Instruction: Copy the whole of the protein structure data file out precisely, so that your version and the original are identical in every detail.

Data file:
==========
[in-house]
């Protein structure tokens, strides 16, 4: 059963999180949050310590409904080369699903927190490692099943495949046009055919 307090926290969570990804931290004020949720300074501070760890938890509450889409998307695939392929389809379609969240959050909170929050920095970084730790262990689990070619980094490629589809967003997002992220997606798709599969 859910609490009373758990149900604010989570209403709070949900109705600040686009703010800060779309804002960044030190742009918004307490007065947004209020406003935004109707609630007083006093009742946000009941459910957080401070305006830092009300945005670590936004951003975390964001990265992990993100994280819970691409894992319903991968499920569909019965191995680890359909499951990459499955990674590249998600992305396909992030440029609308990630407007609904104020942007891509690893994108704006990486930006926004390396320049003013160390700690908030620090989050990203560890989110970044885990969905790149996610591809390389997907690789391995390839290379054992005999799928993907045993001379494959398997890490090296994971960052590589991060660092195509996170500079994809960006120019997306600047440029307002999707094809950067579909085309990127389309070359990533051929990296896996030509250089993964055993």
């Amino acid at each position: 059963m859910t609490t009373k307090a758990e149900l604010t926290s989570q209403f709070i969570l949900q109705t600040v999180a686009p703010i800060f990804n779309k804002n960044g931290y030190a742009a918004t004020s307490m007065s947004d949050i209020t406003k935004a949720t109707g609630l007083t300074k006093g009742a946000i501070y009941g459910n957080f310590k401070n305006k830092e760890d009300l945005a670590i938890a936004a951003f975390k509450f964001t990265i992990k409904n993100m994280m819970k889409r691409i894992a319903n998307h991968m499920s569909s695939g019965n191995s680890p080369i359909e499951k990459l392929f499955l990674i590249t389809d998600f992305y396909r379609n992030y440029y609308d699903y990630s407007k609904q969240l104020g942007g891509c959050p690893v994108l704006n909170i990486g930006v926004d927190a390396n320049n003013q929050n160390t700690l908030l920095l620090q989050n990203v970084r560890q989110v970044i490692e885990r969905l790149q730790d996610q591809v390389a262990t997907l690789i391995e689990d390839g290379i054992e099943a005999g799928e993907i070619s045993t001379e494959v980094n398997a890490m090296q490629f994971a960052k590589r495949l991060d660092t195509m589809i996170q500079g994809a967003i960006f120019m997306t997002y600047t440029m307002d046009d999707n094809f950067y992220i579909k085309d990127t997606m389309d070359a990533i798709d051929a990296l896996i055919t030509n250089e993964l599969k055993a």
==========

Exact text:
[in-house]
């Protein structure tokens, strides 16, 4: 059963999180949050310590409904080369699903927190490692099943495949046009055919 307090926290969570990804931290004020949720300074501070760890938890509450889409998307695939392929389809379609969240959050909170929050920095970084730790262990689990070619980094490629589809967003997002992220997606798709599969 859910609490009373758990149900604010989570209403709070949900109705600040686009703010800060779309804002960044030190742009918004307490007065947004209020406003935004109707609630007083006093009742946000009941459910957080401070305006830092009300945005670590936004951003975390964001990265992990993100994280819970691409894992319903991968499920569909019965191995680890359909499951990459499955990674590249998600992305396909992030440029609308990630407007609904104020942007891509690893994108704006990486930006926004390396320049003013160390700690908030620090989050990203560890989110970044885990969905790149996610591809390389997907690789391995390839290379054992005999799928993907045993001379494959398997890490090296994971960052590589991060660092195509996170500079994809960006120019997306600047440029307002999707094809950067579909085309990127389309070359990533051929990296896996030509250089993964055993």
């Amino acid at each position: 059963m859910t609490t009373k307090a758990e149900l604010t926290s989570q209403f709070i969570l949900q109705t600040v999180a686009p703010i800060f990804n779309k804002n960044g931290y030190a742009a918004t004020s307490m007065s947004d949050i209020t406003k935004a949720t109707g609630l007083t300074k006093g009742a946000i501070y009941g459910n957080f310590k401070n305006k830092e760890d009300l945005a670590i938890a936004a951003f975390k509450f964001t990265i992990k409904n993100m994280m819970k889409r691409i894992a319903n998307h991968m499920s569909s695939g019965n191995s680890p080369i359909e499951k990459l392929f499955l990674i590249t389809d998600f992305y396909r379609n992030y440029y609308d699903y990630s407007k609904q969240l104020g942007g891509c959050p690893v994108l704006n909170i990486g930006v926004d927190a390396n320049n003013q929050n160390t700690l908030l920095l620090q989050n990203v970084r560890q989110v970044i490692e885990r969905l790149q730790d996610q591809v390389a262990t997907l690789i391995e689990d390839g290379i054992e099943a005999g799928e993907i070619s045993t001379e494959v980094n398997a890490m090296q490629f994971a960052k590589r495949l991060d660092t195509m589809i996170q500079g994809a967003i960006f120019m997306t997002y600047t440029m307002d046009d999707n094809f950067y992220i579909k085309d990127t997606m389309d070359a990533i798709d051929a990296l896996i055919t030509n250089e993964l599969k055993a």